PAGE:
The Delhi High Court recently struck down a regulation that disqualified recognized open school board candidates for selection and appearance in the National Eligibility-cum-Entrance Test (NEET).
The Court came to this conclusion while adjudicating a batch of writ petitions challenging certain provisions of the Regulation on Graduate Medical Education (Amendment), 2017 on NEET.
The regulation disqualifying open school students was challenged primarily on three grounds:
- That the proviso infringes fundamental right to practice any profession guaranteed under Article 19(1)(g) read with clause (6), Article 21 and Article 14 of the Constitution.
- The prior sanction granted by the Union of India is vitiated on account of lack of application of mind.
- Thirdly, the proviso has been given retrospective effect in the sense that the sudden change would adversely affect students who had taken admission in NIOS/open school Boards and were earlier eligible are now disqualified.
The stand of the Medical Council of India (MCI) was that open school students do not undergo school education through face-to-face mode and thus they do not undergo regular, co-terminus, simultaneous teaching and training in Physics, Chemistry and Biology with two years of study with practicals.
The Central Board of Secondary Education (CBSE) and the Union Ministry of Human Resource Development, had however, supported the petitioners, and were opposed to the proviso disqualifying candidates who had completed 10+2 from open schools.
The Division Bench of Justices Sanjiv Khanna and Chander Shekhar observed that the impugned proviso must satisfy the twin requirements of reasonableness and interest of general public.
“The Court must ensure and strike a balance between freedom guaranteed under different sub-clauses of clause (1) of Article 19 and the social control permitted in terms of clauses 2 to 6, for the limitation imposed for enjoyment of the right should not be arbitrary or in this case excessive and beyond the interest of general public.
The restriction must have reasonable relationship and nexus with the object, which the legislation seeks to achieve and must not be disproportionate to that object.”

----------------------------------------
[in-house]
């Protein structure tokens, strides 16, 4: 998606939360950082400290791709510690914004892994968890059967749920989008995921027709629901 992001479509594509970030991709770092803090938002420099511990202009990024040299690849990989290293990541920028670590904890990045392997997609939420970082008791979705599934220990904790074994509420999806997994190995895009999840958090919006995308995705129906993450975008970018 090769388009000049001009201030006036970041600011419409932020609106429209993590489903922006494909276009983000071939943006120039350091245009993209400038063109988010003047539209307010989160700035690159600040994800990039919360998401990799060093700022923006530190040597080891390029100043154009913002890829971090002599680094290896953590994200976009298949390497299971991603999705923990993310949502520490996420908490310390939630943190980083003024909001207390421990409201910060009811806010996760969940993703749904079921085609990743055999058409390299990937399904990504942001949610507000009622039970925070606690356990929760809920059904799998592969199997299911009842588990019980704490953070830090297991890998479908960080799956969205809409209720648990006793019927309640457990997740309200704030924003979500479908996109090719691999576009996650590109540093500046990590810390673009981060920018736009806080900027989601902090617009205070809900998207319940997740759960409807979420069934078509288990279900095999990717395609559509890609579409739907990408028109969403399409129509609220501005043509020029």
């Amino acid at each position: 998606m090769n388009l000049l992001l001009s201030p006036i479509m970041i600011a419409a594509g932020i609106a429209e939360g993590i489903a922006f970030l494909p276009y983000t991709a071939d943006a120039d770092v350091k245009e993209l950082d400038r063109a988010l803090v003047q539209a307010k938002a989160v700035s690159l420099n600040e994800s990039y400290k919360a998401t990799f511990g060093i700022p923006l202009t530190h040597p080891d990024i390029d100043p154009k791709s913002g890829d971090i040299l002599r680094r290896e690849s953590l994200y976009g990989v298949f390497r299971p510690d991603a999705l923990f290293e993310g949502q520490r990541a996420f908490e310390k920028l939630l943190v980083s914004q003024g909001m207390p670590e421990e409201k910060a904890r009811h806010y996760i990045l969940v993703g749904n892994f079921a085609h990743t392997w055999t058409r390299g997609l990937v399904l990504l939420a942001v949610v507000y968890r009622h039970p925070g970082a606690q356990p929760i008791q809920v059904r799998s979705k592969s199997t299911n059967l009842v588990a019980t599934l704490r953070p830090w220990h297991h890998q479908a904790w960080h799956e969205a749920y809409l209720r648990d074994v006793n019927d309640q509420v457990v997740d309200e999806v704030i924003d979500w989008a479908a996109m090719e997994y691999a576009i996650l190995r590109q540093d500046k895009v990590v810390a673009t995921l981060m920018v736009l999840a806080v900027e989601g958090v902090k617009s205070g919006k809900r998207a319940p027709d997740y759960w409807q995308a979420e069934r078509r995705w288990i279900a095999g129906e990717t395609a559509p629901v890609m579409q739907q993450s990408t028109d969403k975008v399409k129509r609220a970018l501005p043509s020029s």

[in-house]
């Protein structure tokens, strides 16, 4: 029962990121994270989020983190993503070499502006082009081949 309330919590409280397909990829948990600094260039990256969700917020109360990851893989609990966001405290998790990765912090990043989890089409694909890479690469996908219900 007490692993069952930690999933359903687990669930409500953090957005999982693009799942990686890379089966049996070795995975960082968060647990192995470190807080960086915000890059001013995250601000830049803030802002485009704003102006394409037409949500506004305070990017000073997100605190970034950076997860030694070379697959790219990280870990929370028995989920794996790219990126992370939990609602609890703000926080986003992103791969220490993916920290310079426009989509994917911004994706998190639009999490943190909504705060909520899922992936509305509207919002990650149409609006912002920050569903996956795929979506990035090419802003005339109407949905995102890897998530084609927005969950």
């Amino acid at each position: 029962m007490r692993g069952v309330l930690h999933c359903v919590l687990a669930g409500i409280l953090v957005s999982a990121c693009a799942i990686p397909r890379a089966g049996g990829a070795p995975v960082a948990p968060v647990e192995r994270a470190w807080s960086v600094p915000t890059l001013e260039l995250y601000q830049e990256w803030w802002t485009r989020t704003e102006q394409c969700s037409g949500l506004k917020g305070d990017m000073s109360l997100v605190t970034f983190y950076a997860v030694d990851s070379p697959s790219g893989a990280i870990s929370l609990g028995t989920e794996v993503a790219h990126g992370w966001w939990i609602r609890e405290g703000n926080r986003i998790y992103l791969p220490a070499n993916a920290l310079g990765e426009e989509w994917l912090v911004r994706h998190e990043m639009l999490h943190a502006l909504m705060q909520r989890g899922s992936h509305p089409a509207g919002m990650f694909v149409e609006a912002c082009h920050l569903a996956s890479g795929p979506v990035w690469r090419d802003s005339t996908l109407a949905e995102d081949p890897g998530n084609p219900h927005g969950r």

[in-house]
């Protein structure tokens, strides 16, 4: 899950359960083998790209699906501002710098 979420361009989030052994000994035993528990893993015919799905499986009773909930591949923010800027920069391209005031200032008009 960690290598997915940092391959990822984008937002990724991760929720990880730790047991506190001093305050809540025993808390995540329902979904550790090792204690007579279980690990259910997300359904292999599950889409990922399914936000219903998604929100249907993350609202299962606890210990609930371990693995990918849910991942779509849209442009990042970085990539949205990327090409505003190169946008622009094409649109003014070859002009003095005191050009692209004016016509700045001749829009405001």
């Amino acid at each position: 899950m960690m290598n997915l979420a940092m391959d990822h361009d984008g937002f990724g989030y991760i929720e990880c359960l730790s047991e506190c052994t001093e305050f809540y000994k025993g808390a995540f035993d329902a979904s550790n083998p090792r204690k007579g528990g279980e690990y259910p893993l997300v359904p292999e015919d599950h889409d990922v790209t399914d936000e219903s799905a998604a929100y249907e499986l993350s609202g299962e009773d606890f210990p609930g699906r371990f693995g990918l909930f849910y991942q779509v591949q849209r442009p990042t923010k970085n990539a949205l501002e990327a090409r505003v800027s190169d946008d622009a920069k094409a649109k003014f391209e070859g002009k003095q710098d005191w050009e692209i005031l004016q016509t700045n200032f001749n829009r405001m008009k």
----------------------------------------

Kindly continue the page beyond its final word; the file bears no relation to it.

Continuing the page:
The Bench observed that the MCI proceeded on the assumption that students/candidates who do not attend regular schools because of financial hardship and social reasons, are inferior and less deserving.
“Such presumptions must be resoundingly rejected as contrary to the constitutional ethos and would clearly violate both Article 14 and right to opportunity to acquire professional degree.
Contention of the MCI, if accepted, would be contrary to Article 41, Directive Principles of the State Policy and also Articles 15(4) and (5) of the Constitution.”
While striking down the said regulation, the Court held that disqualification of students of open school board would not meet the constitutional standard of reasonableness and the test of interest of general public.
The Court also made important observations about the power of knowledge especially to the economically weaker sections.
“Higher level of knowledge is liberating, enabling and empowering to those who suffer from prejudice and are financially challenged. Efforts have to be made and law must permit inclusion and not exclusion of such persons from portals of knowledge.”
The petitions had also challenged the age bar of 25 years (for general category) and 30 years (for reserved category). However, the said age limits were held to be valid and legal by the Court.
Source : Bar and bench